While trading is extremely lucrative, many traders actually struggle to do well. While there might be a lot of causes behind this below-par performance, one key reason is that these traders are unaware of trading performance metrics and how they can be used and interpreted. In fact, only a small handful of traders even think about analyzing their performance.

For this reason, iconTrade, as part of its trading education, includes discussions about the key trading metrics. Traders will learn how to calculate and interpret these metrics and what they can do to improve them.

In this review guide, we will talk about some of the trading metrics that clients can learn with www.icontrade.com

### 1. Profit Factor:

The Profit Factor (PF) metric compares the amount of money made against the amount that was lost during the same period. In other words, it helps you determine if your trading activities are generating a net profit or a net loss. Here is how you can calculate the profit factor:

Profit Factor: (Total Gross Profit for the Period)/(Total Gross Loss for the Period).

Ideally, your PF ratio should be above one; a ratio of less than one indicates a net loss while a ratio of exactly one indicates that you are breaking even (neither generating a profit nor making a loss). If you want to keep yourself safe against minor changes in the market, your PF should be between 1.40 and 2.0. A PF of 2.0 and above is considered excellent and is achieved by a very small percentage of traders.

### 2. Expected Value:

You can use the Expected Value (EV) metric to determine the amount that you might earn or lose on a specific trade. Here is how you can calculate this value:

Expected Value: (Average Wins x Percentage Wins) – (Average Losses x Percentage Losses).

The EV metric can help you determine if your trading strategy is proving profitable or not. Other than that, the EV can also be used as the initial target for the take-profit order since your trades should generally be able to reach the EV at the very least.

### 3. The ‘2%’ Method:

This method requires you to choose a percentage of money that you are fine with losing on a particular trade. While every trader can use different percentages for different trades, the 2% is a commonly used figure.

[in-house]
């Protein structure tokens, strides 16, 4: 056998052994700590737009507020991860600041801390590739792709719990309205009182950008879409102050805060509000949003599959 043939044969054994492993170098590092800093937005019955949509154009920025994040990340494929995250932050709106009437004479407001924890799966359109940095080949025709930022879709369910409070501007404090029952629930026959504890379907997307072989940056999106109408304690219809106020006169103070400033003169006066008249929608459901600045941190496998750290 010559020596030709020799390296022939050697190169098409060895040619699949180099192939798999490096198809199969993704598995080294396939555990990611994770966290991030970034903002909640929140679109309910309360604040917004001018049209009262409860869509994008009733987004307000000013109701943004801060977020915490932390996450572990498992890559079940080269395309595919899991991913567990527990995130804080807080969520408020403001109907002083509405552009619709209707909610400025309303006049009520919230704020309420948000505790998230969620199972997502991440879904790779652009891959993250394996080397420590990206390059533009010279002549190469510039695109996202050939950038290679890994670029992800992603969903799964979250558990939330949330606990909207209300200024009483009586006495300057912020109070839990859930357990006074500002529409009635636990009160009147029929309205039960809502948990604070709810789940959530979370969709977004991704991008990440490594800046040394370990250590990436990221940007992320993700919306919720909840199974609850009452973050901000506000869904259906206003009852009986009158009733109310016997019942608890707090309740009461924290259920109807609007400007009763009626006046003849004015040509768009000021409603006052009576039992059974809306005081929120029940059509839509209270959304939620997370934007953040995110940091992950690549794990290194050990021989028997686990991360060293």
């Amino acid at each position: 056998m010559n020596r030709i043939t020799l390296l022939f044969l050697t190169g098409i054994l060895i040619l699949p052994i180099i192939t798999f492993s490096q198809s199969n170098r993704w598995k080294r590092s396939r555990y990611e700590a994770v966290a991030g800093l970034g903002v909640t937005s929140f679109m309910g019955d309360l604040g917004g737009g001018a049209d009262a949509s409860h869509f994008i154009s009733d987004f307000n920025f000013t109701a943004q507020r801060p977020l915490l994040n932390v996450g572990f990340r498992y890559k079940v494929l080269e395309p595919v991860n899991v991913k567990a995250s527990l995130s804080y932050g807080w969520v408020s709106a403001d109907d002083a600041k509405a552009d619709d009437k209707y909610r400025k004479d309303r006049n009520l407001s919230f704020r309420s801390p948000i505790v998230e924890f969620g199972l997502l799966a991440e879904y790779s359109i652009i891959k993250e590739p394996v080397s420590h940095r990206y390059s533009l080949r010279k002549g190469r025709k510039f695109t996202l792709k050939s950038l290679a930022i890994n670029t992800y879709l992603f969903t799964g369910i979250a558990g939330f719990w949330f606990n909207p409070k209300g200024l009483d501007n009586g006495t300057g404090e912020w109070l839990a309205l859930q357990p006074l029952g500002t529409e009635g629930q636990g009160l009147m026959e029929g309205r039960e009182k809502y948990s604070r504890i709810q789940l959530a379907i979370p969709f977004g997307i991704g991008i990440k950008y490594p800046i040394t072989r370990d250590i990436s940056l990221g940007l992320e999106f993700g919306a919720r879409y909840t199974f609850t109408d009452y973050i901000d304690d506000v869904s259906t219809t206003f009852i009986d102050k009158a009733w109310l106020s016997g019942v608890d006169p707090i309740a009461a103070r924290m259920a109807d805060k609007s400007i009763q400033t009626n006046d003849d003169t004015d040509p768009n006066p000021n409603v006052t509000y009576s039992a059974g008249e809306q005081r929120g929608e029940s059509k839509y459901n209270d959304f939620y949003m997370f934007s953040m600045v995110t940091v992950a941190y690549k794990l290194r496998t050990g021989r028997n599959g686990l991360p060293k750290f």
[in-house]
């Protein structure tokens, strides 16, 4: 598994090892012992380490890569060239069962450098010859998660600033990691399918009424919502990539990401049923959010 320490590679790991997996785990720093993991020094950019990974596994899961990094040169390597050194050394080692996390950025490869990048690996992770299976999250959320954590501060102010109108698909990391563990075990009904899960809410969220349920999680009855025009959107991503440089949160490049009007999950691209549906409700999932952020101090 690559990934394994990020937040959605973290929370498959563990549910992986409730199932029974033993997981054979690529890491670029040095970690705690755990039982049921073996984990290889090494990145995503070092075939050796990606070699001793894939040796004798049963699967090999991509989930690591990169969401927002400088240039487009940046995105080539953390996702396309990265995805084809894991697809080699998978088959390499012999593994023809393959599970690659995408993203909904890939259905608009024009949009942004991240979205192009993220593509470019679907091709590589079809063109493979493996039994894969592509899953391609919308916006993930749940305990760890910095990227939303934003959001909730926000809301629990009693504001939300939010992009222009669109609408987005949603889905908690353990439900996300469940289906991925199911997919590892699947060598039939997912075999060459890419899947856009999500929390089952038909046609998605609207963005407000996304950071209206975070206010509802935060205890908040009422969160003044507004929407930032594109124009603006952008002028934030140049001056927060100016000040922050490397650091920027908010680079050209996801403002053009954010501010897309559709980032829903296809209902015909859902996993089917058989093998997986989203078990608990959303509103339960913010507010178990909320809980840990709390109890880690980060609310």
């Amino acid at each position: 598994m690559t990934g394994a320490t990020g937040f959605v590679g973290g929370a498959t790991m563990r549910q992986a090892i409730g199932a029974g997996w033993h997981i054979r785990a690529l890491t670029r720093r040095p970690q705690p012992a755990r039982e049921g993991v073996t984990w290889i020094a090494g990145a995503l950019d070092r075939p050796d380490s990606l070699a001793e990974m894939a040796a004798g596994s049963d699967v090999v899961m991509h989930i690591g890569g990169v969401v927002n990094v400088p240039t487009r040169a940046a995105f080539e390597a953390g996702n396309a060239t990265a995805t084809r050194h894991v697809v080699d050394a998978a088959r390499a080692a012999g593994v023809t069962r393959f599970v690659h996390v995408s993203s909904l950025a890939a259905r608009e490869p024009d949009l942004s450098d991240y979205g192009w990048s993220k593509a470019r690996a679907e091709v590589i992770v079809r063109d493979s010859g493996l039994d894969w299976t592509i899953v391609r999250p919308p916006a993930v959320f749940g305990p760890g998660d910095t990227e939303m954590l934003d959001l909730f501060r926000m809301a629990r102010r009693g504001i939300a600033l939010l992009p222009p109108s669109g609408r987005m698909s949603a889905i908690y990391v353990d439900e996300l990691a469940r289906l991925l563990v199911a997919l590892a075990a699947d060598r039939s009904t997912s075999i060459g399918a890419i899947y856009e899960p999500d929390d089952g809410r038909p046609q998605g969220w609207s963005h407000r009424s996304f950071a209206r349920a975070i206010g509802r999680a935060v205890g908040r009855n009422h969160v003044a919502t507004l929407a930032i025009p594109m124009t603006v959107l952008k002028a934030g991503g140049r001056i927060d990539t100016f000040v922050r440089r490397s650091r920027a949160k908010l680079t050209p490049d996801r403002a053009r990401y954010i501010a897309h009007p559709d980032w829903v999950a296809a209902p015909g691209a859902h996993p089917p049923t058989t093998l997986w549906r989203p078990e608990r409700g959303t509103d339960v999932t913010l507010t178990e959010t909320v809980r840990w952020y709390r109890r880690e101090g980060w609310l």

The key purpose behind this metric is to help iconTrade traders avoid excessive losses on a single trade.

### 4. Win Percentage:

As the name suggests, the Win Percentage (WP) metric helps you determine the proportion of your winning trades. This is how you can calculate the WP of your trades:

This means that, if you make 10 trades and win on 7 of those, your WP would be 70. While it is good to have a WP of at least 50, it is not uncommon for clients to be satisfied with a lower WP. This is because even though they might be losing more often than they are winning, the money that they generate on their winning trades is far greater than the money that they lose on their losing trades.

### 5. Risk Reward:

The Risk Reward (RR) ratio helps you determine the amount of profit that you will make on a particular trade. So, if you have the commonly used RR of 1:3, it means that you will generate £3 for every pound that you invest. It is not uncommon for RR to go as high as 1:7.

In general, the higher the RR is, the lower your WP would be. Some traders struggle to deal with losses, so they normally choose strategies involving lower RR but higher WP. Others do not mind losing as long as they hit the jackpot every once in a while. For such traders, a lower WP but higher RR is the way to go.

### 6. Biggest Winner:

Your Biggest Winner (BW) is the trade that contributes most significantly to your overall profits. While no trader minds big winners, iconTrade reminds its clients that such wins are rare and should therefore be treated as outliers.

However, the BW metric is important because, sometimes, large wins can skew some of the other metrics. For instance, you might want to see if your strategy still remains profitable after you have removed the outlying big winners from the equation. iconTrade’s trading journal lets clients remove these big winners to see a more accurate picture of their trading performance and results.

## Final Word:

To sum up, you will be unable to judge your trading performance without using trade metrics, and you will be unable to improve your trading performance until you judge how you are doing.